The photographic story of the The Great New York to Paris Auto Race of 1908

In the early 20th century, the automobile was an infant technology, with none of the infrastructure we consider today: road maps, traffic signals, sidewalks, gas stations, fast food, parking lots, expressways or motels.

Most people in the world had never seen a car in person. What, then, could be more fun under such punishing conditions than the first 'automobile race around the world'?

In the summer of 1907, the Paris newspaper Le Matin and the New York Times announced "The Great Race: New York to Paris by Automobile". The Prize: A 1,400-pound trophy and proving that it can be done.

The race started in Times Square on February 12, 1908. Six cars representing four countries were on the starting line for what would become a 169-day test (the longest motorsport event ever held, in terms of time taken to build it).

Germany, France, Italy and the United States participated, with a Protoss representing Germany, a Zust representing Italy, three cars representing France (De Dion-Bouton, Motobloc and Cesare-Naudin). ) and a Thomas Flyer representing the United States.

Legend has it that the Thomas Flyer entered the race at the insistence of President Theodore Roosevelt, who hated the prospect of European automobiles crossing the country without being challenged by the Americans.

Better-established companies such as Pierce-Arrow of Buffalo declined to enter. But the Thomas Automobile Company, also of Buffalo, pulled one of its production models out of their factory at the last minute and entered the race. Buffalo's own George Schuster was the driver and chief mechanic.

The proposed route was across the United States, through areas with very few improved roads, and then north to Alaska (by boat) and then (hopefully) across the frozen Bering Strait into Siberia. Then through Siberia to Moscow and then to Paris. )

Thomas Flyer reached San Francisco in 41 days, 8 hours and 15 minutes - the first crossing of the United States by car in winter.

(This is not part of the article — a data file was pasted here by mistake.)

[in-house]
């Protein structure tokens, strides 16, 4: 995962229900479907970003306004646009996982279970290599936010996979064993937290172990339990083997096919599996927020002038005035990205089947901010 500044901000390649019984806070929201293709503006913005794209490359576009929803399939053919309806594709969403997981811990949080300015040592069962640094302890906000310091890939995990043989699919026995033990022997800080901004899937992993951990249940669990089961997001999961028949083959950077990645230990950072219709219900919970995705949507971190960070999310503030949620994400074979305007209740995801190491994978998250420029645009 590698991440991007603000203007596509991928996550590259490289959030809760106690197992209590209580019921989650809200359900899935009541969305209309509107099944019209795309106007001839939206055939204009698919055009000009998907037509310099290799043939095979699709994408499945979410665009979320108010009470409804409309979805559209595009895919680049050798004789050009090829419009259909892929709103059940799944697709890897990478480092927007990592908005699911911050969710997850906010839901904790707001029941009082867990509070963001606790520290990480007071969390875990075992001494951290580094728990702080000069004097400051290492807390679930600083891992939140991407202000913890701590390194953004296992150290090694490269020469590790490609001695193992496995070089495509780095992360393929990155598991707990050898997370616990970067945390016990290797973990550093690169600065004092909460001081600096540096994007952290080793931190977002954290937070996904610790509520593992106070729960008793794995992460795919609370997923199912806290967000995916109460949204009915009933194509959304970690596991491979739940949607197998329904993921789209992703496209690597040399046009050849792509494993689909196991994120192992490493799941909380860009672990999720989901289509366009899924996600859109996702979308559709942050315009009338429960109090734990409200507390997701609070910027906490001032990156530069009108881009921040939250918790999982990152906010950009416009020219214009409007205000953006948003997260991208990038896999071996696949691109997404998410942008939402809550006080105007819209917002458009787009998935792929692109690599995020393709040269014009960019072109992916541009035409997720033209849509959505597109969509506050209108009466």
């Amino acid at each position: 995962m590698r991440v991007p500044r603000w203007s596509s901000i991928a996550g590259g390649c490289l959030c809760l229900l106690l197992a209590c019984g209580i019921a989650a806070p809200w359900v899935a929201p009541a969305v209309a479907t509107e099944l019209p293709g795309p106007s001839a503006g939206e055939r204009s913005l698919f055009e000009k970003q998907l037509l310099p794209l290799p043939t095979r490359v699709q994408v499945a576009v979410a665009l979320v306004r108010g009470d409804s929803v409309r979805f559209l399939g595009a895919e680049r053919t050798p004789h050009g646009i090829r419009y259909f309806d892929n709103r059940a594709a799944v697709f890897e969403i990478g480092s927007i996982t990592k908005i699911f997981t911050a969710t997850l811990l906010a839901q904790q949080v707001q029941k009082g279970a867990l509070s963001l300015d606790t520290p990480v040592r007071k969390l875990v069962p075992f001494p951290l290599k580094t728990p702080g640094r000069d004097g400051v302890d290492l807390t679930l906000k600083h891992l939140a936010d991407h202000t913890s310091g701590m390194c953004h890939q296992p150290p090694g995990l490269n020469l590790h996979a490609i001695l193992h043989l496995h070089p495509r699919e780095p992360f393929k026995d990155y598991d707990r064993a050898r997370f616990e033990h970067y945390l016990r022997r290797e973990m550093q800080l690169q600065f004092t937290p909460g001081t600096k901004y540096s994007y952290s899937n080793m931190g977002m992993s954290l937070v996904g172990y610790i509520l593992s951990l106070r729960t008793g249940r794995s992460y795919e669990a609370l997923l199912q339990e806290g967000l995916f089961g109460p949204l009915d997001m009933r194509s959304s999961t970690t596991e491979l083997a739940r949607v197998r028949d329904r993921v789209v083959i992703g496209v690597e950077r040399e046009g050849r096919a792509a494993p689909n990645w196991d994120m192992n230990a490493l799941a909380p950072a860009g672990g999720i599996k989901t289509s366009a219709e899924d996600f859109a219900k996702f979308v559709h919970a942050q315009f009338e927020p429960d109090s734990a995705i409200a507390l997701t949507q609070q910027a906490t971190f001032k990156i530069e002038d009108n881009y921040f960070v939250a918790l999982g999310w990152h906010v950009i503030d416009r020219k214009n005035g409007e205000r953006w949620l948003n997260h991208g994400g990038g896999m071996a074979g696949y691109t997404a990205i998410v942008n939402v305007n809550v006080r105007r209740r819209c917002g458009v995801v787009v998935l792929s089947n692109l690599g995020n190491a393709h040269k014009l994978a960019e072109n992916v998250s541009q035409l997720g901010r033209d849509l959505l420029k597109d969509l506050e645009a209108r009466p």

The car was then shipped to Seattle and Valdez, Alaska. As the Americans moved north, the line of followers stretched from California to Iowa.

Zust was in Omaha, De Dion in Cedar Rapids, Iowa, Moto Block in Maple Park, Illinois, and Protoss A in Geneva, Illinois. Another French car suffering mechanical problems was forced to be abandoned.

Thomas' crew found the conditions in Alaska impossible and returned to Seattle. The race was rerouted across the Pacific by steamer to Japan, where the Americans made their way into the Sea of ​​Japan.

Then it began to cross Vladivostok, Siberia, the continents of Asia and Europe by ship. Only three competitors made it past Vladivostok: Protos (Germany), Zust (Italian) and Flyer (American).

The wetlands of Siberia and Manchuria made progress difficult during the spring. At many points, forward speed was often measured in feet rather than miles per hour.

Eventually, as Europe arrived, roads improved and Thomas reached Paris on July 30, 1908, to win, covering a distance of about 16,700 km. The Germans, driven by Hans Köppen, arrived in Paris four days earlier, but were punished for a total of 30 days for not traveling to Japan and shipping the Protoss part of the way by railcar.

This took the Americans to 26 days with George Schuster (the only American to cover the entire distance from New York to Paris) winning 26 days (still the largest winning margin of any motorsport event so far). The Italians arrived later in September 1908.

Schuster enjoys the Flyer's triumphant return to Times Square on August 17, 1908. After the death of accolades and parties, he returned to his job at the Thomas factory, where he was promised employment as long as the company was in business.

Five years later, the Thomas company collapsed, and all of its goods were auctioned off. Lot number 1829 was listed as the "Famous New York to Paris Racer". The winner Thomas Flyer is displayed with the trophy at the National Automobile Museum in Reno, Nevada.

The race was of international interest with daily front page coverage by The New York Times (with Paris newspaper Le Matin a sponsor of the race).

The importance of the event extended far beyond the race: it established the reliability of the automobile as a reliable means of transportation. In addition, it called for the construction of better roads in many parts of the world.

No comments:

Powered by Blogger.